Mittal: Digging a grave for one of the flagships of the European steel sector?


This is what the workforce and the trade unions within the ArcelorMittal Group fear, and it is also what Mr. Mittal’s balance sheet leaves us to suppose. Since 2006, the Group has decided to temporarily idle 10 out of the 25 blast furnaces it owns in Europe and to close down several production units. It has axed 33,000 jobs in Europe, i.e. 25% of the workforce. Expenditure on R&D, which was already extremely low and well below that of its competitors, has been cut by a further 15%. The promised investments have not been made and have been restricted to plant maintenance.

ArcelorMittal justifies its strategy by the sluggish European economic climate and the drop in demand for steel. But, in any event, what lies behind the industrial decisions that have been taken is the increasing greediness of the majority shareholder, Mr. Mittal. His decision to make an extra one billion in EBIDTA available in 2012 – despite a flourishing financial situation – has led to a concentration of production on the most competitive sites whilst letting the others idle. Furthermore, ArcelorMittal has no compunction in making its European facilities pay high prices for iron ore in order to increase its mining revenue, thus crippling the competitiveness of its European sites by the same stroke. What we are seeing is quite simply organised plundering of its European sites in order to finance Mittal’s acquisitions in mines and facilities outside Europe.

This strategy has disastrous consequences for the thousands of employees and sub-contractors who are left flat, for the regional labour market, but also for the customers who are victims of the reorganisation of production and complain of an unprecedented fall in quality. Finally, the Group has reduced capacity to such an extent that it can barely meet its customers’ needs. In order to avoid supply shortages, it has in fact been forced to order supplies from its competitors or import half-finished products from Mexico.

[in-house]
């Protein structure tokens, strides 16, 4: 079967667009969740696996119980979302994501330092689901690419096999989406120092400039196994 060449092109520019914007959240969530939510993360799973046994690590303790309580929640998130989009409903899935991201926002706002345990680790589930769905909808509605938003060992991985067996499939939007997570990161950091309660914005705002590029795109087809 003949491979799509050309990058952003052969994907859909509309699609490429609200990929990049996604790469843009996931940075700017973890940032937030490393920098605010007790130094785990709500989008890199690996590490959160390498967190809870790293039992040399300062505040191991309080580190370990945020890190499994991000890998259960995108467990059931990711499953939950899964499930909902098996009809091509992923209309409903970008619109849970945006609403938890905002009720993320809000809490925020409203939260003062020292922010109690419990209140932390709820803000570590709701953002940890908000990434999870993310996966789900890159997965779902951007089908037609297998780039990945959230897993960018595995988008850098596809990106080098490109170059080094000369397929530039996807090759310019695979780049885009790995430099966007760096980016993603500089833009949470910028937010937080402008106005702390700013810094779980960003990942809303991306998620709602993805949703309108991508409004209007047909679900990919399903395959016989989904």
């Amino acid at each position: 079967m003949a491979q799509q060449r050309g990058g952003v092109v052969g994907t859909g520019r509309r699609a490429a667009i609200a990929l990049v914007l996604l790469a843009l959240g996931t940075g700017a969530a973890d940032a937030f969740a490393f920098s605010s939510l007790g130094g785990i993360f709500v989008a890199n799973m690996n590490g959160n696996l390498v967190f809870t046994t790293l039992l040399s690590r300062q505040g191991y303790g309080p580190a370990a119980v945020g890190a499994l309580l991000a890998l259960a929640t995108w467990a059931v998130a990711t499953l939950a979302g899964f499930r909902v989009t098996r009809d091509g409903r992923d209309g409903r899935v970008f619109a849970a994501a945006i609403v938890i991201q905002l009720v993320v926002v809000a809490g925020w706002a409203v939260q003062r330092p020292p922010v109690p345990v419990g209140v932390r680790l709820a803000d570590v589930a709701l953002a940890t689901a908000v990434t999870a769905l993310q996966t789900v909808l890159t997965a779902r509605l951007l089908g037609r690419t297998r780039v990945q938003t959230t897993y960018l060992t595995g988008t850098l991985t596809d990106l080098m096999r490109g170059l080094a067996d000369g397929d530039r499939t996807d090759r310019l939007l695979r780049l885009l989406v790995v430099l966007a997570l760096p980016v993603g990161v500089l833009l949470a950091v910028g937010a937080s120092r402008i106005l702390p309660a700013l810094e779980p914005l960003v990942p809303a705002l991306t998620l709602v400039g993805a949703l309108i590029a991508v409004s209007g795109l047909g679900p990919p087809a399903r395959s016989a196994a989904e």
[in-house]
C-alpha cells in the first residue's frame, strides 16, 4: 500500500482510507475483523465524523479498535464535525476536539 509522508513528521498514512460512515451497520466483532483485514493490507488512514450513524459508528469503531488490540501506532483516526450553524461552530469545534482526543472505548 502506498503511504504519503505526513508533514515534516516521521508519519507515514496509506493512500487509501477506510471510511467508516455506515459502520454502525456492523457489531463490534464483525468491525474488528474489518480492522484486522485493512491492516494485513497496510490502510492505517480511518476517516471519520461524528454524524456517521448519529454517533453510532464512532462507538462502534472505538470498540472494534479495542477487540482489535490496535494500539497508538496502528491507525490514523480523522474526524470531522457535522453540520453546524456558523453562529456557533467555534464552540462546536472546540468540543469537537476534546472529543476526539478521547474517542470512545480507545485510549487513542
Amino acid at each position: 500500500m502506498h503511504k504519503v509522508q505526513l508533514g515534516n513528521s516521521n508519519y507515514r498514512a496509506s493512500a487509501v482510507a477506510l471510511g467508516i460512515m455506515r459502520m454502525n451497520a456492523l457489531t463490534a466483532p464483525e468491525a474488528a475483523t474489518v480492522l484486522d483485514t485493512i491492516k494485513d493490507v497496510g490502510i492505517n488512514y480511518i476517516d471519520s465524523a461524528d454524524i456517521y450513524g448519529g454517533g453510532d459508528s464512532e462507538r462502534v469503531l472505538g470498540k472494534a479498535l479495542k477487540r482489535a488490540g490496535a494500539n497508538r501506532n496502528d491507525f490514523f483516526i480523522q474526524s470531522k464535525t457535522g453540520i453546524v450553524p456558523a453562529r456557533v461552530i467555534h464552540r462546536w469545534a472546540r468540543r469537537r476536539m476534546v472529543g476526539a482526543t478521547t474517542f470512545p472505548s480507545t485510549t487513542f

For the EMF it is high time that the ArcelorMittal Group reverse a policy which is becoming increasingly more unacceptable and irresponsible.

At Florange today, EMF’s Deputy General Secretary Bart Samyn said «The EMF supports the Florange workforce and trade unions in their fight to maintain the site and their jobs. The legitimate fight of Florange is the fight of all those employed in the ArcelorMittal Group whose future, and whose families’ future, is at risk because of Mr. Mittal’s unquenchable thirst for profit. This is intolerable and we will do all in our power to persuade the Group to return to a development strategy for its European facilities. We cannot allow the fate of one of the pillars of European industry to be decided by Mr. Mittal alone».

The EMF calls on ArcelorMittal management to:

  • Pursue a more balanced policy based on the one hand on the fair distribution of the production load between the various European sites and on the other hand on a better reinvestment of profits between steel and mining activities
  • Develop an industrial project geared to the future, based on innovation, the development of know-how and R&D to develop the steels of tomorrow
  • Draw up an ambitious policy aimed at maintaining and further developing competence and know-how
  • Full comply with the commitments and agreements made since the merger in 2006
  • Fully respect information and consultation rights at national and European level, especially in terms of genuinely taking into account the alternative solutions proposed by the employee representatives with a view to maintaining sites
  • Utilising slack production periods to invest in training for employees, plant equipment renovation and modernization of plant equipment

The EMF will quickly launch an initiative towards the European Parliament and contact the European Commission for talks on the very worrying situation regarding the ArcelorMittal Group.


PRESS 3/2012

The EMF is the representative body defending the interests of workers in the European metal industry. The EMF has a mandate for the external representation and coordination of the metalworkers' unions and a mandate to engage in bargaining at European level.

For further information please contact:

Ulrich Eckelmann, EMF General Secretary

Bart Samyn, EMF Deputy General Secretary+32 2 227 1019 (Mobile: +32 475 430743)

Isabelle Barthès, Senior Policy Adviser + 32 2 227 1012 (Mobile: +32 473 302627)

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